Archive for the ‘Music’ Category

Listen To This has just been released, and, in what the author should take as a mark of the esteem in which I hold him, I have changed my Amazon ‘address’ from Europe to the U.S. specifically so that I can download the Kindle version of his book, which (of course) is not available in the E.U. ‘for copyright reasons’. The first chapter was published online as an essay a few years back, and is worth reading (again, Readability is suggested):

For at least a century, the music has been captive to a cult of mediocre élitism that tries to manufacture self-esteem by clutching at empty formulas of intellectual superiority. Consider some of the rival names in circulation: “art” music, “serious” music, “great” music, “good” music. Yes, the music can be great and serious; but greatness and seriousness are not its defining characteristics. It can also be stupid, vulgar, and insane. Music is too personal a medium to support an absolute hierarchy of values. The best music is music that persuades us that there is no other music in the world. This morning, for me, it was Sibelius’s Fifth; late last night, Dylan’s “Sad-Eyed Lady of the Lowlands”; tomorrow, it may be something entirely new. I can’t rank my favorite music any more than I can rank my memories. Yet some discerning souls believe that the music should be marketed as a luxury good, one that supplants an inferior popular product. They say, in effect, “The music you love is trash. Listen instead to our great, arty music.” They gesture toward the heavens, but they speak the language of high-end real estate. They are making little headway with the unconverted because they have forgotten to define the music as something worth loving. If it is worth loving, it must be great; no more need be said.


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Tonematrix by André Michelle is a function defined on the two-dimensional vector space over the field \mathbb{Z}_{17}. And yet, it’s so much more; though self-explanatory, it might save you three seconds to know that the axes correspond to time and pitch, with the latter staggered non-linearly to prevent dissonance. It seems possible that Tokyo / Vermont Counterpoint could be produced directly from this tool if the latter were extended further in time.

A more interesting challenge would be to create a devolution from the audio to tonematrix form. I claim such reverse engineering, followed by a Fourier transform to draw out the particular periodicities in frequency and time, can be used to generate an infinte family of pleasant sounding meanderings of arbitrary length. I would also like to consider the possibility of randomly placing and removing structures on the map at different positions: most of the early random and fractal music was interesting but sounded very much like garbage, whereas by forcing tonality on the output, tonematrix minimises the potential for something awful.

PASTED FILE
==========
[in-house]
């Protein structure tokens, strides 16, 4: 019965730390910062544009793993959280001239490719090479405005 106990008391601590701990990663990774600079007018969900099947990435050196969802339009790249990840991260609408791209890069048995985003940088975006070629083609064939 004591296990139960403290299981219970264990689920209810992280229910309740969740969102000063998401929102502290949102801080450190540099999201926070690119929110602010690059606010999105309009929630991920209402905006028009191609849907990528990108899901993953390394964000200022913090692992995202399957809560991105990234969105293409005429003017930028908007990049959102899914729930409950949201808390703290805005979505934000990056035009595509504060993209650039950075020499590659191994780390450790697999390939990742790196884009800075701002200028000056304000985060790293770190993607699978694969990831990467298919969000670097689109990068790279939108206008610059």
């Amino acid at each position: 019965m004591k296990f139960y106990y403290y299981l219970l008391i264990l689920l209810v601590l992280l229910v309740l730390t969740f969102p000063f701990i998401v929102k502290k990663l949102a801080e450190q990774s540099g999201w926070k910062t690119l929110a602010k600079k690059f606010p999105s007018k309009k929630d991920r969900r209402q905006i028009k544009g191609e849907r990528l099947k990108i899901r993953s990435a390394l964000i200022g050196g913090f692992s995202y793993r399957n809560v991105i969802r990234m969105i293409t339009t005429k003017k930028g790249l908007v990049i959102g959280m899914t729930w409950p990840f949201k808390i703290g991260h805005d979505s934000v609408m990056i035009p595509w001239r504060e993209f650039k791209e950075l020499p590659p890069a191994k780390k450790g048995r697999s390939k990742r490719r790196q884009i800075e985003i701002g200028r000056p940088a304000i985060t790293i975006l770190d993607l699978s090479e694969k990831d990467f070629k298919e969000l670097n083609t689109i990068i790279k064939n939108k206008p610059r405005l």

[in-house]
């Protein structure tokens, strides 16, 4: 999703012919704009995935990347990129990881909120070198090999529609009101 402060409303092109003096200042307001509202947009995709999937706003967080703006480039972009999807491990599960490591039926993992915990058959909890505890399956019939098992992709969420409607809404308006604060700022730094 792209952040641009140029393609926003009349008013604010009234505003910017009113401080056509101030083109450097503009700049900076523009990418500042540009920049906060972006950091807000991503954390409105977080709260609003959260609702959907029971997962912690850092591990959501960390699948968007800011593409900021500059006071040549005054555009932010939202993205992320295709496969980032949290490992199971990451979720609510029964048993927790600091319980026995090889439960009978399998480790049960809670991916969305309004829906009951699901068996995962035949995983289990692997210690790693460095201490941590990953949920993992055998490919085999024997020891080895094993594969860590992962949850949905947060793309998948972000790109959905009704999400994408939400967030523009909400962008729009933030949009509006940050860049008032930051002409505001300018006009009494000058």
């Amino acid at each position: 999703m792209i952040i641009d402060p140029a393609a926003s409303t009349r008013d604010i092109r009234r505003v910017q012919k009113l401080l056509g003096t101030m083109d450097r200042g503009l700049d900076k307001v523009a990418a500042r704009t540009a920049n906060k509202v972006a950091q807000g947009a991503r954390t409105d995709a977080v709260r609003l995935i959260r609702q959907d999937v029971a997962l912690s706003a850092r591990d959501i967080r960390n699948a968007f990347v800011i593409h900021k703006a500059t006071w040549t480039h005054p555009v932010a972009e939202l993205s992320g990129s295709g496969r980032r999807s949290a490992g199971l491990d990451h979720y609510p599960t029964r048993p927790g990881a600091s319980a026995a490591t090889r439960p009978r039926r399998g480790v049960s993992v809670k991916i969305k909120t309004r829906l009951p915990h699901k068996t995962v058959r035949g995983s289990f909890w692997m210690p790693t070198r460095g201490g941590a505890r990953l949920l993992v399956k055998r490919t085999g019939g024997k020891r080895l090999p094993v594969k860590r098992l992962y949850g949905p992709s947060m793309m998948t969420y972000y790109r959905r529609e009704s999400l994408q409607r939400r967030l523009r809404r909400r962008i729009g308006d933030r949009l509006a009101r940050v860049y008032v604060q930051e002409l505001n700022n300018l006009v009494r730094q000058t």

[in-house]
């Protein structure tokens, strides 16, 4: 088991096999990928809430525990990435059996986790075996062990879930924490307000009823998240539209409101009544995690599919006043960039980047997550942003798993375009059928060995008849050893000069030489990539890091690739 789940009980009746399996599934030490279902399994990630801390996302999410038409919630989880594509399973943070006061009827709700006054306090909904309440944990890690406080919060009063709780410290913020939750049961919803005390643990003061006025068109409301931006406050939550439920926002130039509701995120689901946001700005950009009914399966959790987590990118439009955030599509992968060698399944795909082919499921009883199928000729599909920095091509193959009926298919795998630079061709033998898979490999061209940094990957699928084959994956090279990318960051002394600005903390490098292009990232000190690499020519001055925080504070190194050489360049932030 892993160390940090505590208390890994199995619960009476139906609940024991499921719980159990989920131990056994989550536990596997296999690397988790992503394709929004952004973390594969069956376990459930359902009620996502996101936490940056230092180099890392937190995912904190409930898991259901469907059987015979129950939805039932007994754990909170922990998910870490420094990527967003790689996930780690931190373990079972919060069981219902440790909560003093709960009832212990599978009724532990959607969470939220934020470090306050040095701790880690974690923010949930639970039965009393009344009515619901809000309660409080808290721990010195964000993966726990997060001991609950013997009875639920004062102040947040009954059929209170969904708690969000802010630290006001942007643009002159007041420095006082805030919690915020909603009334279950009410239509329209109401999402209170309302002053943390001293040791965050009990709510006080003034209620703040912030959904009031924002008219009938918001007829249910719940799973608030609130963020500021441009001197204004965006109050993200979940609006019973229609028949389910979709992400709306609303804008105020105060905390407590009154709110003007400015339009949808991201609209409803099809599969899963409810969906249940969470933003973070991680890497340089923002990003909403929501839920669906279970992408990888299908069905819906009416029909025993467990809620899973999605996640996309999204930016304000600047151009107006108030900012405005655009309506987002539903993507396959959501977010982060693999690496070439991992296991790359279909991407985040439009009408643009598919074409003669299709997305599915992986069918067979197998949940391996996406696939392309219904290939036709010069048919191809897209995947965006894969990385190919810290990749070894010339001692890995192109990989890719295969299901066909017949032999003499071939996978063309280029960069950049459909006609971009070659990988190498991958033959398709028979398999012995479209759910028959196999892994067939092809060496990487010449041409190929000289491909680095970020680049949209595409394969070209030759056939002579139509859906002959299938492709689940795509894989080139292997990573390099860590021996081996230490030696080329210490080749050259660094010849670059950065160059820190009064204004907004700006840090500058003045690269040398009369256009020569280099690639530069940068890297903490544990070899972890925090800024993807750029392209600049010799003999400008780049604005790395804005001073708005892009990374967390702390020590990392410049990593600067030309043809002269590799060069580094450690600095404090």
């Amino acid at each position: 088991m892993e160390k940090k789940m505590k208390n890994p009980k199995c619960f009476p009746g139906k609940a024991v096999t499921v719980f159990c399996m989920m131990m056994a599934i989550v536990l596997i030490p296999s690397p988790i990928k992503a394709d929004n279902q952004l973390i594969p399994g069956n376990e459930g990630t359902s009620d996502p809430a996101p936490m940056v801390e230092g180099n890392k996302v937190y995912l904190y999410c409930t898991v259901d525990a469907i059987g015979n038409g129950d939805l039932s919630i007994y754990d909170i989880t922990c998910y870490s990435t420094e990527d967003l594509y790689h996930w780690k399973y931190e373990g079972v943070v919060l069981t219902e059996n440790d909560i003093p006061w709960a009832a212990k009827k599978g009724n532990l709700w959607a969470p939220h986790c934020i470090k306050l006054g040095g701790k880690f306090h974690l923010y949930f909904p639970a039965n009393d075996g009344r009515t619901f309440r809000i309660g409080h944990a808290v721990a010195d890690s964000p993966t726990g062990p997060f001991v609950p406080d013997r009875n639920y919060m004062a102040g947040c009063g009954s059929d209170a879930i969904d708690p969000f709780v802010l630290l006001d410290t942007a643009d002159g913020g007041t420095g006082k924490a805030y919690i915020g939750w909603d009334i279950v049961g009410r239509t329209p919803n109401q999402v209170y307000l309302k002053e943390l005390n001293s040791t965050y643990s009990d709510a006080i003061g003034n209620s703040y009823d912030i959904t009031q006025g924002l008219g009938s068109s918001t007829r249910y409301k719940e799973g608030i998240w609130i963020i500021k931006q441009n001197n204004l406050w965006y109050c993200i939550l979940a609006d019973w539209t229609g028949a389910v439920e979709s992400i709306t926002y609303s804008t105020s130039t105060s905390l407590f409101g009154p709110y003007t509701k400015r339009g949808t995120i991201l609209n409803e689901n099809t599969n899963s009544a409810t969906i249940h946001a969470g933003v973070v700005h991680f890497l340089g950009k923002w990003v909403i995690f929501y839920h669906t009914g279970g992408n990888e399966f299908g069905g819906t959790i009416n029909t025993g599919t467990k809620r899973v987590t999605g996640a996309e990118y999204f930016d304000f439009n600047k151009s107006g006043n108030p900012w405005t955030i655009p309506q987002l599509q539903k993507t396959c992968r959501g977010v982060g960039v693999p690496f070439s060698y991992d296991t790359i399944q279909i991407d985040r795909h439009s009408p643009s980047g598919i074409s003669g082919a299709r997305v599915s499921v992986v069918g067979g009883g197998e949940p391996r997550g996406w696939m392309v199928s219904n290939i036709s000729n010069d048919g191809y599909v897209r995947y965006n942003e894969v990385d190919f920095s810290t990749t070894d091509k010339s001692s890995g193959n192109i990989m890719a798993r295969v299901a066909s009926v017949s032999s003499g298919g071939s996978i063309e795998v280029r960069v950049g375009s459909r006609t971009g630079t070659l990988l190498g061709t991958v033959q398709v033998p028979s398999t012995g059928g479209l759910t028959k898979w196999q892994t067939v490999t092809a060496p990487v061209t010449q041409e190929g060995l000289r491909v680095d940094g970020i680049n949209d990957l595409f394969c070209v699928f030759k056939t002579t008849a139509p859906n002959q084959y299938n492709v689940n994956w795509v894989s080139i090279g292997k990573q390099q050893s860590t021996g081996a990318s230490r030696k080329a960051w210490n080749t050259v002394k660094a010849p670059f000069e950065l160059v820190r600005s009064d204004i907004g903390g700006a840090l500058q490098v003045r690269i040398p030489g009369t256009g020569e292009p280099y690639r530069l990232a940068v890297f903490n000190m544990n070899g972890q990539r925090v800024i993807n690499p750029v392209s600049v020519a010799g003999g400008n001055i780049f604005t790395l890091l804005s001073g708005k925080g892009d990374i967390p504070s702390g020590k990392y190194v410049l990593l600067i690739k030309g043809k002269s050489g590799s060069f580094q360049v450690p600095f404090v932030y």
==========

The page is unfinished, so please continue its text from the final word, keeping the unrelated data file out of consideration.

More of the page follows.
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Most people sound like better singers inside their own heads than they do to others. This is mostly because the perception of a voice sounding rich has a lot to do with the presence of high harmonics above the fundamental frequency of the note – pretty much the same reason why a banjo sounds different to a clarinet, which sounds different to a steel drum, even if they’re all playing the same note.

Unfortunately, it turns out that having to travel through the air en route to a listener’s eardrum is bad news for these harmonics. They travel much better (i.e. are attenuated less) through other media, such as bone. Hence why people sound better in their own heads – a lot of the sound waves they’re picking up went through their body, not through the air. While practising this morning I found a way to increase this effect, and thus instantly become a better singer. The catch is that nobody else will notice. 🙂

Take both hands and use your index and middle fingers to push back your ears, gently but firmly, until they touch your head. Let your palms rest about an inch from your cheeks. Sound better? This helps in a few ways. Sound travelling down your arms is redirected to your ears, where it is needed. Another is that your ears can pick up extra vibrations from your head. Finally, sound exiting your mouth is picked up by your hands and reflected through the air, as well as travelling up your arms to your ears. After some preliminary experimentation using different positions and so on, I think the most important factor is the palms.


P.S. If I’ve made any acoustics blunders please let me know.

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First, via The Beat, it transpires that Matt Groening drew wryly from the title of the Turangalîla-Symphonie when naming Futurama’s (Turanga) Leela. Minus one point from Berian for having been insufficiently attentive to spot that himself.